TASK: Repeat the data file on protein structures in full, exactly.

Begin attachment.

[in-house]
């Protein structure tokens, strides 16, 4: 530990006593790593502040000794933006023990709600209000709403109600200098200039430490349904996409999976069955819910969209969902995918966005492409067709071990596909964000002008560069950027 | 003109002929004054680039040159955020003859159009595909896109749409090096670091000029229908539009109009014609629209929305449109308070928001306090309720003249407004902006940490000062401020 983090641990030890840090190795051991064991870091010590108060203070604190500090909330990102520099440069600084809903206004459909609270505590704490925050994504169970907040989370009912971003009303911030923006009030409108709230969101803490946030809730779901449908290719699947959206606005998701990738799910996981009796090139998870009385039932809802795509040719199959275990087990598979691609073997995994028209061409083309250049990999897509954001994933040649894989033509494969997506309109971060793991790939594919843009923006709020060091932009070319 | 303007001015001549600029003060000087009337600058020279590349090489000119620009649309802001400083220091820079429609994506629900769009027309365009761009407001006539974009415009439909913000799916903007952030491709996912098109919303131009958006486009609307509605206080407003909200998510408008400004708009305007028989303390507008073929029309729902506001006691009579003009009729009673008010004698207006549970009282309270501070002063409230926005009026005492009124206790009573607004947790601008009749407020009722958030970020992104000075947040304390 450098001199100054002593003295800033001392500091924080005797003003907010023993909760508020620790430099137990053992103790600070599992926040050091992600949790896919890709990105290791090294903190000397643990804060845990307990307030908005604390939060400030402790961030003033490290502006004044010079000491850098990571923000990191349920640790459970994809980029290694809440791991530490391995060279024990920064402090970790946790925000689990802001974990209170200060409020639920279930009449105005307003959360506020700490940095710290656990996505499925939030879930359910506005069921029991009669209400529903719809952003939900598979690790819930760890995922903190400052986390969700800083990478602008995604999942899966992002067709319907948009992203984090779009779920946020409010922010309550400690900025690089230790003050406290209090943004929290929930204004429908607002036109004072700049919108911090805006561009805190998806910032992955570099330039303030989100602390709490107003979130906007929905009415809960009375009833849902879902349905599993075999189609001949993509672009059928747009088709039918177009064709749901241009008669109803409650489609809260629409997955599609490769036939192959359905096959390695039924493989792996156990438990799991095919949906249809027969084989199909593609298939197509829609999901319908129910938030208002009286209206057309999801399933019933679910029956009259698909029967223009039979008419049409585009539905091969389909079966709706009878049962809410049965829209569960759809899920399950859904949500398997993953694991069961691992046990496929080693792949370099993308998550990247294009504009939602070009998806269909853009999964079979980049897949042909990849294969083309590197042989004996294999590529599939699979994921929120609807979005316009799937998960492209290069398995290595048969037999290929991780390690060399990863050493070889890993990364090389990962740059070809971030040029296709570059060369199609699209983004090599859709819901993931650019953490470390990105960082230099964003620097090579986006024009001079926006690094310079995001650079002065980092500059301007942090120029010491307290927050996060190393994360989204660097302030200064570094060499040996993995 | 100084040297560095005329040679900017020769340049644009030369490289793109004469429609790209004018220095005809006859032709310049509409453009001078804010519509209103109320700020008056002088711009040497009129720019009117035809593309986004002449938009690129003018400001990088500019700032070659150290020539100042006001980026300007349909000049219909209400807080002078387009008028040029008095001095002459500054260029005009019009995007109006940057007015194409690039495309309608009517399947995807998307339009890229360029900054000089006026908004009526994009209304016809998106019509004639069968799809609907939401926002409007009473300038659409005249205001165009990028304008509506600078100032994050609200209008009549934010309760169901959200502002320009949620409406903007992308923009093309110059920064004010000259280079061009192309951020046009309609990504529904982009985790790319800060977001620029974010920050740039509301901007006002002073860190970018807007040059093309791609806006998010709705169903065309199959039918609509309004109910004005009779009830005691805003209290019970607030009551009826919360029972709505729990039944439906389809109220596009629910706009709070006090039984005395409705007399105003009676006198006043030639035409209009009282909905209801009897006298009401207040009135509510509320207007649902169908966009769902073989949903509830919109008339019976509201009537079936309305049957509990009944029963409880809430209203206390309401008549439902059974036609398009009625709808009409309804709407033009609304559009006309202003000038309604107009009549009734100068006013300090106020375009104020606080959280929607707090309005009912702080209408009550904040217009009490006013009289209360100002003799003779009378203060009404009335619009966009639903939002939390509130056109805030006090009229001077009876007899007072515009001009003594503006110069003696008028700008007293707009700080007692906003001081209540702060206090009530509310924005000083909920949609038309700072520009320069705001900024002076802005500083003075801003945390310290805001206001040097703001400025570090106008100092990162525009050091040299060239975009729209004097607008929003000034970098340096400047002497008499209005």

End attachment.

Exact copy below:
[in-house]
């Protein structure tokens, strides 16, 4: 530990006593790593502040000794933006023990709600209000709403109600200098200039430490349904996409999976069955819910969209969902995918966005492409067709071990596909964000002008560069950027 | 003109002929004054680039040159955020003859159009595909896109749409090096670091000029229908539009109009014609629209929305449109308070928001306090309720003249407004902006940490000062401020 983090641990030890840090190795051991064991870091010590108060203070604190500090909330990102520099440069600084809903206004459909609270505590704490925050994504169970907040989370009912971003009303911030923006009030409108709230969101803490946030809730779901449908290719699947959206606005998701990738799910996981009796090139998870009385039932809802795509040719199959275990087990598979691609073997995994028209061409083309250049990999897509954001994933040649894989033509494969997506309109971060793991790939594919843009923006709020060091932009070319 | 303007001015001549600029003060000087009337600058020279590349090489000119620009649309802001400083220091820079429609994506629900769009027309365009761009407001006539974009415009439909913000799916903007952030491709996912098109919303131009958006486009609307509605206080407003909200998510408008400004708009305007028989303390507008073929029309729902506001006691009579003009009729009673008010004698207006549970009282309270501070002063409230926005009026005492009124206790009573607004947790601008009749407020009722958030970020992104000075947040304390 450098001199100054002593003295800033001392500091924080005797003003907010023993909760508020620790430099137990053992103790600070599992926040050091992600949790896919890709990105290791090294903190000397643990804060845990307990307030908005604390939060400030402790961030003033490290502006004044010079000491850098990571923000990191349920640790459970994809980029290694809440791991530490391995060279024990920064402090970790946790925000689990802001974990209170200060409020639920279930009449105005307003959360506020700490940095710290656990996505499925939030879930359910506005069921029991009669209400529903719809952003939900598979690790819930760890995922903190400052986390969700800083990478602008995604999942899966992002067709319907948009992203984090779009779920946020409010922010309550400690900025690089230790003050406290209090943004929290929930204004429908607002036109004072700049919108911090805006561009805190998806910032992955570099330039303030989100602390709490107003979130906007929905009415809960009375009833849902879902349905599993075999189609001949993509672009059928747009088709039918177009064709749901241009008669109803409650489609809260629409997955599609490769036939192959359905096959390695039924493989792996156990438990799991095919949906249809027969084989199909593609298939197509829609999901319908129910938030208002009286209206057309999801399933019933679910029956009259698909029967223009039979008419049409585009539905091969389909079966709706009878049962809410049965829209569960759809899920399950859904949500398997993953694991069961691992046990496929080693792949370099993308998550990247294009504009939602070009998806269909853009999964079979980049897949042909990849294969083309590197042989004996294999590529599939699979994921929120609807979005316009799937998960492209290069398995290595048969037999290929991780390690060399990863050493070889890993990364090389990962740059070809971030040029296709570059060369199609699209983004090599859709819901993931650019953490470390990105960082230099964003620097090579986006024009001079926006690094310079995001650079002065980092500059301007942090120029010491307290927050996060190393994360989204660097302030200064570094060499040996993995 | 100084040297560095005329040679900017020769340049644009030369490289793109004469429609790209004018220095005809006859032709310049509409453009001078804010519509209103109320700020008056002088711009040497009129720019009117035809593309986004002449938009690129003018400001990088500019700032070659150290020539100042006001980026300007349909000049219909209400807080002078387009008028040029008095001095002459500054260029005009019009995007109006940057007015194409690039495309309608009517399947995807998307339009890229360029900054000089006026908004009526994009209304016809998106019509004639069968799809609907939401926002409007009473300038659409005249205001165009990028304008509506600078100032994050609200209008009549934010309760169901959200502002320009949620409406903007992308923009093309110059920064004010000259280079061009192309951020046009309609990504529904982009985790790319800060977001620029974010920050740039509301901007006002002073860190970018807007040059093309791609806006998010709705169903065309199959039918609509309004109910004005009779009830005691805003209290019970607030009551009826919360029972709505729990039944439906389809109220596009629910706009709070006090039984005395409705007399105003009676006198006043030639035409209009009282909905209801009897006298009401207040009135509510509320207007649902169908966009769902073989949903509830919109008339019976509201009537079936309305049957509990009944029963409880809430209203206390309401008549439902059974036609398009009625709808009409309804709407033009609304559009006309202003000038309604107009009549009734100068006013300090106020375009104020606080959280929607707090309005009912702080209408009550904040217009009490006013009289209360100002003799003779009378203060009404009335619009966009639903939002939390509130056109805030006090009229001077009876007899007072515009001009003594503006110069003696008028700008007293707009700080007692906003001081209540702060206090009530509310924005000083909920949609038309700072520009320069705001900024002076802005500083003075801003945390310290805001206001040097703001400025570090106008100092990162525009050091040299060239975009729209004097607008929003000034970098340096400047002497008499209005």